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Bull vs. Bear: Apple Stock

By Motley Fool Staff – Oct 30, 2014 at 8:30AM

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After posting what can only be described as a blowout quarter, there’s a lot to like about the iEverything maker: and a few concerns.

It's official: Apple (AAPL 1.92%) is back, and flying high. After a relatively sluggish few months earlier this year, the introduction of its new iPhones and Apple's recently announced fiscal 2014 Q4 earnings lit a fire under its stock, which is now up over 30% year-to-date. With record revenues and the unmitigated success of Apple's new iPhones, what's not to love? With this in mind, Fool tech contributors present their bull and bear cases for Apple stock.

Andres Cardenal: My bullish case on Apple is based on three simple and powerful reasons.

Apple is a high-quality business benefiting from extraordinary competitive strengths. The company has a particularly loyal customer base, and consumers are willing to pay premium prices for Apple products versus those of the competition. Pricing power is a clear reflection of competitive differentiation, and it generates superior profitability for Apple. According to the Forbes Brand Ranking, Apple is the most valuable brand in the world because of this above-average profitability.

Besides, the company is delivering rock-solid financial performance and proving that it has what it takes to generate impressive growth rates for a business of its size. Apple announced a big increase of 16% in iPhone unit sales during the September quarter, while iPhone sale-through growth was even stronger, with a 26% increase.

According to CEO Tim Cook: "Demand for the new iPhones has been staggering and geographically broad-based markedly higher in every single country where we've launched compared to the iPhone 5s a year ago." So Apple seems to be reaching the crucial holiday quarter with strong sales momentum.

Apple has ventured into new categories such as smart watches and digital payments with Apple Watch and Apple Pay, respectively. It's far too early to tell if these new launches will move the needle much, however, it's good to see that Apple continues to be a dynamic and innovative company.

Last but not least, Apple is attractively valued for such as high-quality business delivering strong financial performance. Apple stock trades at a forward P/E ratio of 13.7, substantially below the forward P/E ratio of 17.1 for companies in the S&P 500 Index according to data from Morningstar.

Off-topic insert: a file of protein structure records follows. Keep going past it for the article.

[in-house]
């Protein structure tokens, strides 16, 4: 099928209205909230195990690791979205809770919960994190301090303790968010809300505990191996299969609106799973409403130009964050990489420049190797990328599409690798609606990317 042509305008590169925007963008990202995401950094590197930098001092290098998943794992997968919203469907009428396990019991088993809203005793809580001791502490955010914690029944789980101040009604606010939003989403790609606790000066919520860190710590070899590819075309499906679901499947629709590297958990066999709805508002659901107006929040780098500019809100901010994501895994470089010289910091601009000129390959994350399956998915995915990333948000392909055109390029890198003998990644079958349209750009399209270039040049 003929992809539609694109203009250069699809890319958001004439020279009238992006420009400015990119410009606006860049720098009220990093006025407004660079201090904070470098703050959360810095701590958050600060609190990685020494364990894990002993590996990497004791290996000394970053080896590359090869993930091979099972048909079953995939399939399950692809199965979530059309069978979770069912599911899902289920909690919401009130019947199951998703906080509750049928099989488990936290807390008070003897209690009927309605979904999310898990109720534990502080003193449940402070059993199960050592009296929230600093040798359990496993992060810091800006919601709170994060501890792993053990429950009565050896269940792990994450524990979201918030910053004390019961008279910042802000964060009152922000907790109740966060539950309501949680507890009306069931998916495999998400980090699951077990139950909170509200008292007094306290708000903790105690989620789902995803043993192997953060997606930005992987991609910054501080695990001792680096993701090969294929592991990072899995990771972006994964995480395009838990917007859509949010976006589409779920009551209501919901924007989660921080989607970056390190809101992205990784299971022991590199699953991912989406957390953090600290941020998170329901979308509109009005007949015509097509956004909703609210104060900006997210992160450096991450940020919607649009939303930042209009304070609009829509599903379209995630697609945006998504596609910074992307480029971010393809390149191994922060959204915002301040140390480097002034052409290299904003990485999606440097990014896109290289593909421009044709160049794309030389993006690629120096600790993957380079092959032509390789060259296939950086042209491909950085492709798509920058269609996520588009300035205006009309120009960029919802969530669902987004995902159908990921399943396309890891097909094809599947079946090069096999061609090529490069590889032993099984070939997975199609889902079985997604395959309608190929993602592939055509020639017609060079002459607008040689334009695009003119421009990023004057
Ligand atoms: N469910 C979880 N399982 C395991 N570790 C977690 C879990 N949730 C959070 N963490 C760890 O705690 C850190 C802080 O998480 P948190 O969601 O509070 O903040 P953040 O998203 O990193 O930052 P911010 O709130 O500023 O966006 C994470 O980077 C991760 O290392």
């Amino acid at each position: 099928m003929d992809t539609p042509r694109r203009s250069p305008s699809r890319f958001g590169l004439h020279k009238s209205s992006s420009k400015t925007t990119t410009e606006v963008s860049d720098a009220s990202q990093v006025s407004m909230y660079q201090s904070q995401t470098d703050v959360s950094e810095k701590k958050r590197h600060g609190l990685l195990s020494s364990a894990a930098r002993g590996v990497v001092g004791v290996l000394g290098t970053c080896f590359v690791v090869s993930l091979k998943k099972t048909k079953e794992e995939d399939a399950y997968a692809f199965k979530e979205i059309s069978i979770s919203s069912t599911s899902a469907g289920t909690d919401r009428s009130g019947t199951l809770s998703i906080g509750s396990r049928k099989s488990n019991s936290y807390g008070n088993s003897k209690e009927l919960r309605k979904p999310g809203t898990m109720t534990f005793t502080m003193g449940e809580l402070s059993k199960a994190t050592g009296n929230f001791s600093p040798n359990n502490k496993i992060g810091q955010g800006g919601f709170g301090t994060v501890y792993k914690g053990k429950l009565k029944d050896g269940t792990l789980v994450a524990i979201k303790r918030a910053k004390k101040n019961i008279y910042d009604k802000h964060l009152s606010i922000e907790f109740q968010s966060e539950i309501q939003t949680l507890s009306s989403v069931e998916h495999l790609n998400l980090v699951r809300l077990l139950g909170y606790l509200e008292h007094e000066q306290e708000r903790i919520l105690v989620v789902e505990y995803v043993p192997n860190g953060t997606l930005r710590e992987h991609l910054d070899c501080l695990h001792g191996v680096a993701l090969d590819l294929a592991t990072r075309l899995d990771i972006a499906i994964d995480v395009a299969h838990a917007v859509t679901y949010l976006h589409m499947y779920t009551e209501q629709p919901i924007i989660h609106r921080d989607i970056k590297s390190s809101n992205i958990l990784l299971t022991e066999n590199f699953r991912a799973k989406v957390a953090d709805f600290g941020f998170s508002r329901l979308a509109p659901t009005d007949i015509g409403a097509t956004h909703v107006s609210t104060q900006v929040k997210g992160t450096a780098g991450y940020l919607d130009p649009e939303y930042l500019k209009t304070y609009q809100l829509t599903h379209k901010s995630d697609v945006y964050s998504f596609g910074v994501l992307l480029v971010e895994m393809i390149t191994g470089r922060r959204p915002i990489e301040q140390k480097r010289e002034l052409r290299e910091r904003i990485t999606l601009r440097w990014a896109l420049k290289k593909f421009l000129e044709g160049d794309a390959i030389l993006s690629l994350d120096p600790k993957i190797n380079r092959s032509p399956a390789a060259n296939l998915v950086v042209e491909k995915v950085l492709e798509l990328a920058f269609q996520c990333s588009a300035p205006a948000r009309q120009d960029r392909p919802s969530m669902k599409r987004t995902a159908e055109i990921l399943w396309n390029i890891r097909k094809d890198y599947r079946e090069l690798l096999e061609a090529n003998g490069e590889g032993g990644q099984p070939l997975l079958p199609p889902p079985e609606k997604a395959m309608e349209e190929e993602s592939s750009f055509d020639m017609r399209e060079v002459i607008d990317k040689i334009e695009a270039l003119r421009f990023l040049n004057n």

Tim Brugger: First, the good news: as Apple CEO Tim Cook said, "Our fiscal 2014 was one for the record books, including the biggest iPhone launch ever with iPhone 6 and iPhone 6 Plus." Apple sold a whopping 39.3 million iPhones last quarter, so it's no wonder Cook was feeling giddy. And therein lies one of the concerns for Apple investors.

Apple sold a few Macs last quarter, and even some iPads, but an estimated 70% of its profits still comes from iPhone sales, which should have long-term investors feeling uneasy. No matter the industry or past performance, any company that derives such a significant portion of its revenues from one product line is at risk: period.

In addition to its lack of diversification, Apple also needs to address the overall lack of smartphone growth in mature markets. This year, smartphone sales in established markets are expected to grow a paltry 4.9%, according to IDC, compared to 32.4% in emerging markets. And by 2018, nearly 80% of smartphones on the planet will be owned by folks in emerging markets. The problem for Apple is that while folks in places like India love iPhones, they can't afford them, opting for low-cost alternatives from manufacturers like Samsung (NASDAQOTH: SSNLF).

Will Cook eventually change his tune and offer emerging market consumers an entry-level smartphone? Probably not, it's Apple. The, "we don't react to markets, we make them" mentality was fine when Apple actually did, but those days are gone. And how much longer can Apple continue putting all its eggs into one iPhone basket? Diversifying its product line-up and coming to terms with the reality of a changing market is necessary. If not, Apple fans better enjoy the ride now, because it won't last.


Andrés Cardenal owns shares of Apple. Tim Brugger has no position in any stocks mentioned. The Motley Fool recommends Apple. The Motley Fool owns shares of Apple. We Fools may not all hold the same opinions, but we all believe that considering a diverse range of insights makes us better investors. The Motley Fool has a disclosure policy.

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